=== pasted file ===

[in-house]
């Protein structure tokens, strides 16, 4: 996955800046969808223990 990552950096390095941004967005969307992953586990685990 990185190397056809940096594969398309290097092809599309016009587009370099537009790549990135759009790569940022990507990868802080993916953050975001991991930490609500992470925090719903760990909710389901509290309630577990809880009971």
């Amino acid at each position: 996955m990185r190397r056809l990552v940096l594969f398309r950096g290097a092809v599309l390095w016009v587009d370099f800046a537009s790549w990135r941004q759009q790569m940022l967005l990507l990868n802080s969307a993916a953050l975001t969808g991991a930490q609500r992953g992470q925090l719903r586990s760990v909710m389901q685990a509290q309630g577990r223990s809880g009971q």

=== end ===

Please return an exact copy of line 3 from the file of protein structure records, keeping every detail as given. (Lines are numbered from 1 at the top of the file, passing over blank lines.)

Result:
């Amino acid at each position: 996955m990185r190397r056809l990552v940096l594969f398309r950096g290097a092809v599309l390095w016009v587009d370099f800046a537009s790549w990135r941004q759009q790569m940022l967005l990507l990868n802080s969307a993916a953050l975001t969808g991991a930490q609500r992953g992470q925090l719903r586990s760990v909710m389901q685990a509290q309630g577990r223990s809880g009971q």